Women investors demand significantly more from financial service providers than men, according to a new study released Monday by Hearts & Wallets LLC, a retirement and savings trend research firm that's a partnership of Chris Brown of Sway Research and Laura Varas of Mast Hill Consulting.

Entitled Quantitative Panel 2011 Insight Module: Understanding Women Investors, the Hingham, Mass.-based firm's study of more than 4,500 U.S. households found that women investors are much pickier than men about their financial suitors, both in terms of firms and advisors, and the reasons for these preferences.

Such expectations carry financial clout, Hearts and Wallets says, because women control or influence at least $16.2 trillion of U.S. household assets and are now the sole head of 32 percent of U.S households, which is an increase of 18 percent in the past five years. The study found women want more from their financial services firms than men in every category measured--in many cases by at least 10 percentage points.

"Many women are in a difficult position in terms of getting the financial advice and support they need,'' said Chris Brown. "As a result, they may feel frustrated and be even more discerning than men in their selection of financial providers and advisors.''

Brown said the study identified that women find several key financial tasks more difficult than men, notably retirement planning, and are getting less help with this task. More women than men also describe themselves as very inexperienced about investing and anxious about their financial future. The survey also found that women are 50 percent more likely to be concerned about "making assets last throughout retirement and outliving my money."

Selected other key findings from the survey include:

An estimated 56 percent of women find retirement planning difficult versus 51 percent of men. Only 12 percent of women seek help for retirement planning, resulting in an advice gap of 44 percent.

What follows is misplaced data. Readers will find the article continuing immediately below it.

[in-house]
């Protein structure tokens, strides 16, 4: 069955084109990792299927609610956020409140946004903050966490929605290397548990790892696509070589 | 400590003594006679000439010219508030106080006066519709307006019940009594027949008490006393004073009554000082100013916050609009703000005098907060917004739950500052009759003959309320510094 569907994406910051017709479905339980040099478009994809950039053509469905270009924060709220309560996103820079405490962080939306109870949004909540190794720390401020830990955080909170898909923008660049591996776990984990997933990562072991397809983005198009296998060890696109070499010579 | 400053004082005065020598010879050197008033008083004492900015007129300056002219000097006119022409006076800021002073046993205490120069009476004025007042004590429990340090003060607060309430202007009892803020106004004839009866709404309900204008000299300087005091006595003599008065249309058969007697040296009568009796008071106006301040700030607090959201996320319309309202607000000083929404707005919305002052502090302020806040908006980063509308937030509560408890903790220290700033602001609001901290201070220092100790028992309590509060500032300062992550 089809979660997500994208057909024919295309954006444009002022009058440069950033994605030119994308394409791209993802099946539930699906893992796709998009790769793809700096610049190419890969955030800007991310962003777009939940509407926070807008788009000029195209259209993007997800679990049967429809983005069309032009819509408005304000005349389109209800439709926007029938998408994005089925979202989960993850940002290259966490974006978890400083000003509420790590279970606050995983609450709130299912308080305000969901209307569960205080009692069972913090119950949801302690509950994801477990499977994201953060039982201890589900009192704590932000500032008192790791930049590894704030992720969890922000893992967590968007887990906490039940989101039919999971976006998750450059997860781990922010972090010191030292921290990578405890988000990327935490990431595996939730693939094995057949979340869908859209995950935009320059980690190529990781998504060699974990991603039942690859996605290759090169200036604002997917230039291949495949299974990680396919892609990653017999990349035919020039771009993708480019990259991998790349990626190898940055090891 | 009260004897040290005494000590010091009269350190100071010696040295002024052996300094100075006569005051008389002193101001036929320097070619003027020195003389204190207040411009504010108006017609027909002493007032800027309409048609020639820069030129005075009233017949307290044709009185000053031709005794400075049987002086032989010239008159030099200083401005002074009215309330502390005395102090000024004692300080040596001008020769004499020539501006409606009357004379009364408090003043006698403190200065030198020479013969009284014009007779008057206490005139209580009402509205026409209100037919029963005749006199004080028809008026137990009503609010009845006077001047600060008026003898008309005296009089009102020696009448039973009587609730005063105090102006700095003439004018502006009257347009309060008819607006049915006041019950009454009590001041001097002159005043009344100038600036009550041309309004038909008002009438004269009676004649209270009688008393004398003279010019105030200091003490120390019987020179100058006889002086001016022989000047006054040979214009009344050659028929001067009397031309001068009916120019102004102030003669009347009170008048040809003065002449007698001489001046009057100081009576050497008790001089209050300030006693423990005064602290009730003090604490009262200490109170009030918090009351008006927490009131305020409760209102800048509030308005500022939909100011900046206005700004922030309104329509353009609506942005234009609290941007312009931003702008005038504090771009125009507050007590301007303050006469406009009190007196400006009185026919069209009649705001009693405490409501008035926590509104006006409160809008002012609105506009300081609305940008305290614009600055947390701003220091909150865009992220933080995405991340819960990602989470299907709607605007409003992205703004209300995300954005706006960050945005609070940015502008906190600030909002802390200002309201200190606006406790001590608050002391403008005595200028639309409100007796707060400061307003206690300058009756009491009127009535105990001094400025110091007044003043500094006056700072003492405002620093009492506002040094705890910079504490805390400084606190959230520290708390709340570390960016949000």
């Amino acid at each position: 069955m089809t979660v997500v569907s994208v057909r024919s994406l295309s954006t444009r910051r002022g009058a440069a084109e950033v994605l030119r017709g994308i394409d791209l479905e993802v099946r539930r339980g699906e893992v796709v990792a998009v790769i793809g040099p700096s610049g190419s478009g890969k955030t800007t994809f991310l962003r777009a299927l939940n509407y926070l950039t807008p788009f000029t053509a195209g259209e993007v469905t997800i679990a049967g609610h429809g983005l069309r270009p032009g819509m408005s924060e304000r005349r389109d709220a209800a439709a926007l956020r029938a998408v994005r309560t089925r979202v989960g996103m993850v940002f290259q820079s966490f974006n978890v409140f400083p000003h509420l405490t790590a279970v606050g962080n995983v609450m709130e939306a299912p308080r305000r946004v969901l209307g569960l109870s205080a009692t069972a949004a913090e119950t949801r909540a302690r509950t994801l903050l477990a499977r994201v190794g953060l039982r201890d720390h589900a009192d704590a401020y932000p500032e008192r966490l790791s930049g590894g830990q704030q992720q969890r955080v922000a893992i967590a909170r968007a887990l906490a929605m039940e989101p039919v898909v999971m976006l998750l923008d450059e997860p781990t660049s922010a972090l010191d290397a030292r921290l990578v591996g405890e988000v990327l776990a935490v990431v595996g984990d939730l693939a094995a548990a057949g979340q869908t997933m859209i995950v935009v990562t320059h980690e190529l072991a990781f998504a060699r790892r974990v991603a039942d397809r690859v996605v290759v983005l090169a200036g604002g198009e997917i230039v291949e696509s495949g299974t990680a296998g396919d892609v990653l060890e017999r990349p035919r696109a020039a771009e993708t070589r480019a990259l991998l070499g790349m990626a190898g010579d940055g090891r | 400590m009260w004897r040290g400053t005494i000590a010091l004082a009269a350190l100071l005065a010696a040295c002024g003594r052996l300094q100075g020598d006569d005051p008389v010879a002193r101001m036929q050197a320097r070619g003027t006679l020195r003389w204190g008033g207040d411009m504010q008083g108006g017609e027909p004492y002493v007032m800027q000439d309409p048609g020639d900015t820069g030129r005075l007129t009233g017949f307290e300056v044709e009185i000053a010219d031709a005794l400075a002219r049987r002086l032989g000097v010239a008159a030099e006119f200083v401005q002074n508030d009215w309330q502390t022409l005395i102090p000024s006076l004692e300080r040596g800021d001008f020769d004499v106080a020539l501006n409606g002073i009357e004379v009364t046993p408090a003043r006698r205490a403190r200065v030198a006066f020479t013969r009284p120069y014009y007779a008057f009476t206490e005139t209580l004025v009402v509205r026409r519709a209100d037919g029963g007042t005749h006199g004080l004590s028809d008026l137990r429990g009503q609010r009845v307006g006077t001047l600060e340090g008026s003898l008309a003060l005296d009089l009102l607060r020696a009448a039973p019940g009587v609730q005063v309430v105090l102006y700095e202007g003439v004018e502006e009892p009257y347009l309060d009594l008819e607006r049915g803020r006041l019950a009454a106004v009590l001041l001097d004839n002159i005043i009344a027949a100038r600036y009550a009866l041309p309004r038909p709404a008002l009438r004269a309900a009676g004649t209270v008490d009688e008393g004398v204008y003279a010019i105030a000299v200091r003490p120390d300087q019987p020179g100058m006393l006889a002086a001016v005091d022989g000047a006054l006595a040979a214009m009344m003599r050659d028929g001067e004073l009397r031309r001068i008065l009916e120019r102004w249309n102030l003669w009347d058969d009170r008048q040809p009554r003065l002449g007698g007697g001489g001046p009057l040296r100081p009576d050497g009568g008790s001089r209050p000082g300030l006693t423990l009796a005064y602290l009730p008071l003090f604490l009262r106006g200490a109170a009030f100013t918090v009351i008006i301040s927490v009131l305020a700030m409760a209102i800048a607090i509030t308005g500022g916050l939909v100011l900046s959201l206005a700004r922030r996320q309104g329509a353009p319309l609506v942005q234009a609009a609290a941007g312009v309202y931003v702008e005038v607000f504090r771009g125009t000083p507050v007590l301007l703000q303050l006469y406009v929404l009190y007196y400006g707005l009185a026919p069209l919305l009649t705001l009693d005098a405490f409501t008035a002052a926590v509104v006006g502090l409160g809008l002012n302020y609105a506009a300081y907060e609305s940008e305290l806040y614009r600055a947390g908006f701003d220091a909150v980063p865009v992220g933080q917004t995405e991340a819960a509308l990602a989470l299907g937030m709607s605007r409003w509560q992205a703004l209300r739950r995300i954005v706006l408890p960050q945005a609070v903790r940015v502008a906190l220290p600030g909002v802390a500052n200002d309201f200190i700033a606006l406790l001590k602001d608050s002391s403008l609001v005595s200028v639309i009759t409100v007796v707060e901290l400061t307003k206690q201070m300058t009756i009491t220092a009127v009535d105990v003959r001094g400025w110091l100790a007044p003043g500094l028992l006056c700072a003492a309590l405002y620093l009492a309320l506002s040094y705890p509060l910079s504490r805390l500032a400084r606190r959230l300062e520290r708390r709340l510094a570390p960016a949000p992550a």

More than one-third of women (35 percent of women versus 26 percent of men) feel moderate to high anxiety about their financial future.

A much larger number of women, 41 percent, say they are very inexperienced with investing versus 27 percent of men. Only 15 percent of women have a good understanding of how their primary financial provider earns money, a key trust driver, as compared to 25 percent of men.

The top three attributes women seek in a financial services firm are that they provide low fees, provide fees that are clear and understandable, and that they explain things in understandable terms. Women ranked these three traits at least 10 percentage points higher than men queried in the survey.

"Our study points to the importance of educating women on fees," said Laura Varas

Regarding financial advisors themselves, the top three attributes women seek are that they don't pressure them to buy products, that they're open and honest about fees and compensation, and that they're responsive. Women ranked these traits at least nine percentage points higher than men.

Advisory firms that meet women's needs could be positioned for growth, the study found.

It also found that women tend to own fewer types of investment products than men, and have higher allocations to bank products due to lower risk tolerance and lack of financial experience. "Asset managers, broker-dealers, employer-sponsored plans and others can help women become more comfortable with asset categories that can lead to long-term wealth creation, a positive for both women and providers," Brown said.

The study provides channel and company-specific benchmarks and offers detailed insights into women investors.

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